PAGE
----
The Department for Education (DfE) has published the funding it will allocate to local authorities for mainstream schools in the 2022-23 financial year, based on the National Funding Formula (NFF) for schools.

These are provisional and notional funding allocations. They are subject to revision and are not necessarily what schools will actually receive.

This Insight looks at the change in these allocations compared to the previous year. Our calculations have found that there are schools which could have real term declines in total per pupil funding in 2022-23.

Our interactive dashboard (below) allows you to compare average per pupil funding in your constituency with others and identify schools in your constituency that could have an annual increase or decrease (in real terms), in funding.

What has the DfE published?

The allocations are core funding for five to 16-year-olds in mainstream schools, which includes the Teachers’ Pay Grant and funding for teachers’ pensions. The allocations exclude other types of school funding, such as the pupil premium, high needs funding, and funding for sixth formers. It also excludes exceptional funding related to the Covid-19 pandemic.

The DfE publishes the amounts it will allocate to local authorities for individual mainstream schools based on the NFF, on an annual basis. The most recent allocations are for 2022-23.

We have used these school-level allocations to build up constituency and national figures for the dashboard below.

For 2022-23, the average allocation per pupil in England is £5,212 (adjusted for economy-wide inflation). This is a 2.8% increase in cash terms compared to 2021-22, and a 0.1% increase in real terms.

These figures exclude some schools, such as those that are new, split, amalgamated, have fewer than 35 pupils, or are closed or proposed to close.

Why are these funding allocations provisional and notional?

The 2022-23 NFF allocations are subject to revision and are not necessarily what schools will actually receive.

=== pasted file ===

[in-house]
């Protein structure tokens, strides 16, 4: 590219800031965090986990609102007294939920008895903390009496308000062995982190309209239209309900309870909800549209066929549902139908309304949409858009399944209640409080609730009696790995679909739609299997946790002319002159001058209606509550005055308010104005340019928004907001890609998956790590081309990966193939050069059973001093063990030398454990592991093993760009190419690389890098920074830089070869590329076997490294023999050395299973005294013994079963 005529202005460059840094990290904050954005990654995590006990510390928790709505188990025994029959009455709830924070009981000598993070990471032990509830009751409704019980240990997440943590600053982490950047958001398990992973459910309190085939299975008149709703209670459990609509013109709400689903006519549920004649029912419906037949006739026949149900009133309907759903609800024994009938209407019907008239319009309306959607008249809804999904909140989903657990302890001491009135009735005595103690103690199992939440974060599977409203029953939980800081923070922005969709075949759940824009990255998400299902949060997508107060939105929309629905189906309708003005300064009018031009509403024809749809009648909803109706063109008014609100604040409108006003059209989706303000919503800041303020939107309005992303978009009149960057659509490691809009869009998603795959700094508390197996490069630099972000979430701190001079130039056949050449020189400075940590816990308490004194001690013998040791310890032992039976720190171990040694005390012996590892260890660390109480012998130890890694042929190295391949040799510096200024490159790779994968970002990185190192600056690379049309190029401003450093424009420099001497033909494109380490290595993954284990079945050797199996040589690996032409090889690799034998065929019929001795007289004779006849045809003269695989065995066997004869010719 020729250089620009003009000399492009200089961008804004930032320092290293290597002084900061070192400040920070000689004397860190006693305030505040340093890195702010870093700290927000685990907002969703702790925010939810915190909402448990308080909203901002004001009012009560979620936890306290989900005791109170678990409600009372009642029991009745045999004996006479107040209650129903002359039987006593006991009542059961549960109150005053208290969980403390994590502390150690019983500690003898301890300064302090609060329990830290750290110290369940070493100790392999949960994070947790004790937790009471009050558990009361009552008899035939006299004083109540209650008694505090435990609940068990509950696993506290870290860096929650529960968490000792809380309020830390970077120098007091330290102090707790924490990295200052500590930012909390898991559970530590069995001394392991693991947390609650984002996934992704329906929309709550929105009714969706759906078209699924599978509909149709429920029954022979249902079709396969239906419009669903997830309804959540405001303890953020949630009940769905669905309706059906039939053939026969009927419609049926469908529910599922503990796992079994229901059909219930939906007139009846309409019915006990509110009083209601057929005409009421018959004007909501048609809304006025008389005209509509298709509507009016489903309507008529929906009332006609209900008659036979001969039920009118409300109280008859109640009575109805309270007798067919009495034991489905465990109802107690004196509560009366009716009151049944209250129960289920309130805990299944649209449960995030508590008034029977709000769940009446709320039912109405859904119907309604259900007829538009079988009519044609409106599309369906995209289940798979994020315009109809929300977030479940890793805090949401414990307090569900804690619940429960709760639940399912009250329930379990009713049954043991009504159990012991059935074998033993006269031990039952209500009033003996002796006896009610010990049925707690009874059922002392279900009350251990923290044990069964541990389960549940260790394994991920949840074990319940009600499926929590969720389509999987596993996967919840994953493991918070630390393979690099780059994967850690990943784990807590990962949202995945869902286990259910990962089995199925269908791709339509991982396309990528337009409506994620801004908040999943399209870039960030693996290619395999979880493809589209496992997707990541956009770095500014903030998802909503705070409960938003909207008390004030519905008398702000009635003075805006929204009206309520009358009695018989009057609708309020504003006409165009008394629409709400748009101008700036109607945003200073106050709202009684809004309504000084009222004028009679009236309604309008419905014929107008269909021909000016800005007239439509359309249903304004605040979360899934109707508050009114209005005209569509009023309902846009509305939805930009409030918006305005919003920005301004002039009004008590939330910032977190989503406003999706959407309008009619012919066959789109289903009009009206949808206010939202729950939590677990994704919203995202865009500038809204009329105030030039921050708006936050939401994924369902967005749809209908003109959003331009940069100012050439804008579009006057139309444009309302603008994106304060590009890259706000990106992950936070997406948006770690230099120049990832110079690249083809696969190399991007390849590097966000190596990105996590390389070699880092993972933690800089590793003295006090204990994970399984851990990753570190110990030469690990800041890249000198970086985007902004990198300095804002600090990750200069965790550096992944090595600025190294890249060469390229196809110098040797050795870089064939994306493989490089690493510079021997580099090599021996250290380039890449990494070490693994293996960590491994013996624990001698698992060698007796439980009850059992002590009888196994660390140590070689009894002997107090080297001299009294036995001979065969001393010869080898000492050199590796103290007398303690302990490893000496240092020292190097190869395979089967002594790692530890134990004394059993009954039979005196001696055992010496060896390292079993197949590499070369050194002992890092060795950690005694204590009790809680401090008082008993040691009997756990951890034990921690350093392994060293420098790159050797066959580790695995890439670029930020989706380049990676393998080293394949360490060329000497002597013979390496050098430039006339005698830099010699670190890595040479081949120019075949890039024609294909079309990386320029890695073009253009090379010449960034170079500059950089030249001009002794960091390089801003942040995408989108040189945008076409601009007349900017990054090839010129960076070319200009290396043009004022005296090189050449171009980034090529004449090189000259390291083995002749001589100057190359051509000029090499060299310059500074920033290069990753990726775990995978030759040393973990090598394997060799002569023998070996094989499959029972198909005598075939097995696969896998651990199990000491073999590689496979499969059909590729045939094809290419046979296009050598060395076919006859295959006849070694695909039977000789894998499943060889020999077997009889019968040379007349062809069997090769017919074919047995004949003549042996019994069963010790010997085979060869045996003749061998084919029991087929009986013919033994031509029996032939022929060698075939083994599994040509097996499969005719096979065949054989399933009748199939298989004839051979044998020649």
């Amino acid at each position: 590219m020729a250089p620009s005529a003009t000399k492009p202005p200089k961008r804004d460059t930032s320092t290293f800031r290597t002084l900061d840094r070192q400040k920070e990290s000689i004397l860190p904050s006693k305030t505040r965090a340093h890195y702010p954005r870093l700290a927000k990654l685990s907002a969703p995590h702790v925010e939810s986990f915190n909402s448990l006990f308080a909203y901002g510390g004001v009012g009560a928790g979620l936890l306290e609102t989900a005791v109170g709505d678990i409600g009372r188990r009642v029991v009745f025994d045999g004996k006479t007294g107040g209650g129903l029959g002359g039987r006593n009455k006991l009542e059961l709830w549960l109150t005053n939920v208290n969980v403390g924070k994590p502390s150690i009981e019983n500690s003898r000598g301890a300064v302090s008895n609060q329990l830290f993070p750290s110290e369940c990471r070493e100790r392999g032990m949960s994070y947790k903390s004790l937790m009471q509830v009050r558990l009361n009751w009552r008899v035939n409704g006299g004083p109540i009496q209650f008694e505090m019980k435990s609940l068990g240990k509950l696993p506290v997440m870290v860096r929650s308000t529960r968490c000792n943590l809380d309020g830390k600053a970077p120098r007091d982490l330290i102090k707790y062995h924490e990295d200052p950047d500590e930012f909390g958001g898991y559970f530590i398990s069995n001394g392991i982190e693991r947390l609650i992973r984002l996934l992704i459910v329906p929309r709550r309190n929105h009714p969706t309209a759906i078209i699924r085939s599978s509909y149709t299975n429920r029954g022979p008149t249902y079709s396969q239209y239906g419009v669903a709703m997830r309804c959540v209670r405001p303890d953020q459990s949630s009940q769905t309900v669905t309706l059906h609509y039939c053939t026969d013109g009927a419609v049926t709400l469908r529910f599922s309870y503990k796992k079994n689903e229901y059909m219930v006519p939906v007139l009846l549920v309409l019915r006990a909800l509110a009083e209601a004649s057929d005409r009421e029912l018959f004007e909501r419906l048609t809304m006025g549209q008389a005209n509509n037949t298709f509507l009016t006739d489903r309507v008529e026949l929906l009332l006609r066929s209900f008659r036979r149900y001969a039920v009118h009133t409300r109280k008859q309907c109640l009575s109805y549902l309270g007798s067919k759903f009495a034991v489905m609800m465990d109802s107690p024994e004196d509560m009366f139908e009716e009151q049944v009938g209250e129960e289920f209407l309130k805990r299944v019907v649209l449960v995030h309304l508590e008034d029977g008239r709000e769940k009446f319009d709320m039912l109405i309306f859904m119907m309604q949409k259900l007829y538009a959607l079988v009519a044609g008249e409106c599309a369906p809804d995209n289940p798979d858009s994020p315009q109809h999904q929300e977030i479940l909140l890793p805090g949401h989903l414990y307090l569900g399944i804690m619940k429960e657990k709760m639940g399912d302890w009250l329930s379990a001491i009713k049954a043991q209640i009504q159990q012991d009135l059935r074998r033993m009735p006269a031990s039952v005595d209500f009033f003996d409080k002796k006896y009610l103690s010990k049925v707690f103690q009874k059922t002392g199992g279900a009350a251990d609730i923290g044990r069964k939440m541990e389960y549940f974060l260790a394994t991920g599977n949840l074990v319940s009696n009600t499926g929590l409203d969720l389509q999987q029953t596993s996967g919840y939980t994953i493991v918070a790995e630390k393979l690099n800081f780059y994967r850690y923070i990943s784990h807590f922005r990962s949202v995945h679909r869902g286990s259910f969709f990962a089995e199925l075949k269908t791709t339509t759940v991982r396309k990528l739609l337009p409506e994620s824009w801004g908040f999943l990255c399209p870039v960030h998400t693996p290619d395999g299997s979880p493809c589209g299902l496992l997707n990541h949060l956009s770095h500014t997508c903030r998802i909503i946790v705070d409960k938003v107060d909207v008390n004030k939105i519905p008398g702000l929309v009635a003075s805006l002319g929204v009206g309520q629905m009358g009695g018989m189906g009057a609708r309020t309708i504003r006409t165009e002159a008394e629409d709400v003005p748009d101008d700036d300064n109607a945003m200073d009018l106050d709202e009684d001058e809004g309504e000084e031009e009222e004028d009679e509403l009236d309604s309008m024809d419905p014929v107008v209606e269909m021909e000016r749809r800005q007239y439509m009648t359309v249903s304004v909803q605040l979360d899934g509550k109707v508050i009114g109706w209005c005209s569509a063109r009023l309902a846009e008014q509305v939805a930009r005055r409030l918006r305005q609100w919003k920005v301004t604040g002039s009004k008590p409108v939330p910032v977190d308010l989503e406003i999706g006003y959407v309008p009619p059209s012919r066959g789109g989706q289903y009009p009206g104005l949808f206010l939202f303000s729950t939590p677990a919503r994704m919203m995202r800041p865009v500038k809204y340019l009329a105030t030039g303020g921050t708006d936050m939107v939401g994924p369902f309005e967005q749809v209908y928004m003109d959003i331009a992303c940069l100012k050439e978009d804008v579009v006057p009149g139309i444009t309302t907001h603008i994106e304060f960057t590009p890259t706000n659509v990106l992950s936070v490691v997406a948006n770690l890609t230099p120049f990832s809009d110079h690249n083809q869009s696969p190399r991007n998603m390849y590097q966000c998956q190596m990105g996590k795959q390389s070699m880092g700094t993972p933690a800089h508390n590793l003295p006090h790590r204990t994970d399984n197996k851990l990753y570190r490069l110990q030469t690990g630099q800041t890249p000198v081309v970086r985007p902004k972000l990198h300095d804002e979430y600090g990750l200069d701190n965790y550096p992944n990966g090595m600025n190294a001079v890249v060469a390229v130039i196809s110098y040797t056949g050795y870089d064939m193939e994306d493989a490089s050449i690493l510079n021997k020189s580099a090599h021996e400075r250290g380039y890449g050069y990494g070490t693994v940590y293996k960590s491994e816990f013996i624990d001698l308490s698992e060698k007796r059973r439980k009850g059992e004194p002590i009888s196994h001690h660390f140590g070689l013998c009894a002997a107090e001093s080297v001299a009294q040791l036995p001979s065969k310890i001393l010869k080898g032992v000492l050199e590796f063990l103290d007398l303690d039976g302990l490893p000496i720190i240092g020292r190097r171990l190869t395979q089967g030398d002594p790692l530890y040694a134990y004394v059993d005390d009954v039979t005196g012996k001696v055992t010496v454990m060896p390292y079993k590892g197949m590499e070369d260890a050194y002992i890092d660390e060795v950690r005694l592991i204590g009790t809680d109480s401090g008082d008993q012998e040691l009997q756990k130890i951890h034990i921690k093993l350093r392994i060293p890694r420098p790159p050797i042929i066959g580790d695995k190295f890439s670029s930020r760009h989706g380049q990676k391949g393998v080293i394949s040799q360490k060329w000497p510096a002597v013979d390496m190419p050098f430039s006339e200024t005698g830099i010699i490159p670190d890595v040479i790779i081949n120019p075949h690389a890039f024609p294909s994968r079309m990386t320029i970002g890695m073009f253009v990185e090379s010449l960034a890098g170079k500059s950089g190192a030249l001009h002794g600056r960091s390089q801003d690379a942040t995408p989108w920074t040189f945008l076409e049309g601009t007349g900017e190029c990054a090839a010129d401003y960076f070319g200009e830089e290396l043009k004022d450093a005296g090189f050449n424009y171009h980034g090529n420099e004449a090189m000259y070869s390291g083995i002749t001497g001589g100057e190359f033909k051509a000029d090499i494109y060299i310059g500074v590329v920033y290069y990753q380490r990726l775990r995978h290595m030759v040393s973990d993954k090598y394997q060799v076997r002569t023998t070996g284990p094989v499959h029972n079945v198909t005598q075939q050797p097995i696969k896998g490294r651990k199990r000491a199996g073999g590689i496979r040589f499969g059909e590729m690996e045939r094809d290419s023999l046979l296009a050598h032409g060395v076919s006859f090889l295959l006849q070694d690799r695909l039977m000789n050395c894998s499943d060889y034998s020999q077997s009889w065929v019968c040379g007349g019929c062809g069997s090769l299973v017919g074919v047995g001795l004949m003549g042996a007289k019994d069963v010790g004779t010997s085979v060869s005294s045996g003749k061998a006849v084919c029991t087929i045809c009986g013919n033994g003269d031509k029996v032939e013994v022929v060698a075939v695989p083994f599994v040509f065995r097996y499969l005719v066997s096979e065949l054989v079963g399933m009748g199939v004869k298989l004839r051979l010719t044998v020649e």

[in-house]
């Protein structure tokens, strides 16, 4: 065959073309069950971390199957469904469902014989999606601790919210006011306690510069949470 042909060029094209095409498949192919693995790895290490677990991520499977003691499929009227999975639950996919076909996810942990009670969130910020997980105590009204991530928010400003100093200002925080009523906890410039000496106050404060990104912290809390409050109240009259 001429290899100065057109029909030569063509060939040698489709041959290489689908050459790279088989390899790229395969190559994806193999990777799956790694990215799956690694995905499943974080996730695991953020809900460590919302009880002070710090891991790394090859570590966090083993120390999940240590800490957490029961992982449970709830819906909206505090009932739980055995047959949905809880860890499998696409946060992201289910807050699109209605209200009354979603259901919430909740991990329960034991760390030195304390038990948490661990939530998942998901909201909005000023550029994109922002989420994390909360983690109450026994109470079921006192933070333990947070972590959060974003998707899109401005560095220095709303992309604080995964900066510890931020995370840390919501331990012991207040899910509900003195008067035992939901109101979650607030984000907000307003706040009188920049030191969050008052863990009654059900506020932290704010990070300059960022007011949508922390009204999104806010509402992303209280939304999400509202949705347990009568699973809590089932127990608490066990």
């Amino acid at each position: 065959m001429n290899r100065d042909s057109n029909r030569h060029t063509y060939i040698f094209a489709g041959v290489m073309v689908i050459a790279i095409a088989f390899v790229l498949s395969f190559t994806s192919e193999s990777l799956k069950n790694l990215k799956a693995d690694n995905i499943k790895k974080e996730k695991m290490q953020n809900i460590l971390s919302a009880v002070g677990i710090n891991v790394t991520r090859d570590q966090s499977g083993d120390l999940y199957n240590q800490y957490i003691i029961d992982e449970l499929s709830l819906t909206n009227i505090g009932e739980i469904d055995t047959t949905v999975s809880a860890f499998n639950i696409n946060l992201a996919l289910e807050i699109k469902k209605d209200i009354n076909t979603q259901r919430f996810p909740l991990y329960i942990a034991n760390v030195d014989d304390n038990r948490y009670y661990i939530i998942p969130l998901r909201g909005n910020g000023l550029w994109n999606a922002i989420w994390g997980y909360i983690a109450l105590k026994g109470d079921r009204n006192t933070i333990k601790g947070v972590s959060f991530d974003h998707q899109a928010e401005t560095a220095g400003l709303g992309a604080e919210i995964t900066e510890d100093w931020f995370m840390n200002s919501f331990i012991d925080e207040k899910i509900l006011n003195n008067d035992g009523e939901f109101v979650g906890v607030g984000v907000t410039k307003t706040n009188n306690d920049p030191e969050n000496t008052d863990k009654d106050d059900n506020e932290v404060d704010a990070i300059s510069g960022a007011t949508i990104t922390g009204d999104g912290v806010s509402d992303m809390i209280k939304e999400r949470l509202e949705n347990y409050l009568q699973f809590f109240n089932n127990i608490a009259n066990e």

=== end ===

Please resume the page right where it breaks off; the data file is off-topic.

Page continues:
The NFF calculates the funding allocations based on pupil numbers, and various pupil and school characteristics. The 2022-23 allocations are provisional because they are based on pupil data from 2021-22 and will be updated.

The 2022-23 allocations are notional because the NFF is currently in a transition phase (known as the ‘soft’ format). This means local authorities retain some flexibility in deciding the final allocations that individual schools actually receive.

For 2022-23, the DfE requires all local authorities to pass on at least £4,265 per primary school pupil, and £5,525 per secondary school pupil, although there may be exceptions to this requirement.

This is a 2.0% increase in cash terms compared to the minimums in 2021-22, but a 0.7% decrease in real terms.

How are schools funded?

The Government pays an annual Dedicated Schools Grant to local authorities. This is made up of several “blocks”.

The Schools Block is known as the core funding and is one part of this. It excludes high needs funding, early years funding, the pupil premium, and funding for sixth formers.

There is currently a two-stage process for allocating Schools Block funding in England:

  1. The DfE uses the NFF to produce notional allocations for individual schools. Each allocation is then checked against the minimum funding levels and increased if necessary. Following further adjustments, the final notional allocations are aggregated and passed to the schools’ local authority.
  2. The local authority then decides how that money is shared out between schools in its area, using its own funding formula based on DfE guidance.

What does the Government’s NFF “funding floor” commitment mean?

For 2022-23 the Government has committed to give schools an increase in their pupil-led funding of at least 2.0% per pupil (in 2021-22 it made the same commitment). This is below the Office for Budget Responsibility’s most recent inflation projection of 2.7% using the GDP deflator.

It should also be noted this only covers the funding that changes with pupil numbers. It does not cover funding allocated under the NFF that doesn’t change with pupil numbers (known as school-led funding).

A school’s total per pupil funding is calculated based on both its pupil-led and school-led funding.

Our calculations have found that despite the Government’s funding floor commitment, there are around 9,500 schools which in 2022-23 could have real term declines in total per pupil funding.

How will schools in my constituency be affected?

For a constituency breakdown of the real terms change in per pupil NFF allocations in 2022-23 (compared to 2021-22), please select a constituency from the dropdown below.

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All real terms figures are in 2021-22 prices. Adjusted for economy-wide inflation (not a school specific measure).

NFF allocations are notional and provisional and are therefore subject to revision.

Middle deemed secondary schools have been included as secondary schools, middle deemed primary schools have been included as primary schools.

All-through schools are excluded from primary and secondary school averages, they are included in all school averages.

Schools which are new, amalgamated, split, have less than 35 pupils, are closed or proposed to close have been excluded.

Schools have been assigned a constituency based on the DfE tool, Get Information About Schools.


About the author: Shadi Danechi is a statistics researcher at the House of Commons Library, specialising in education.

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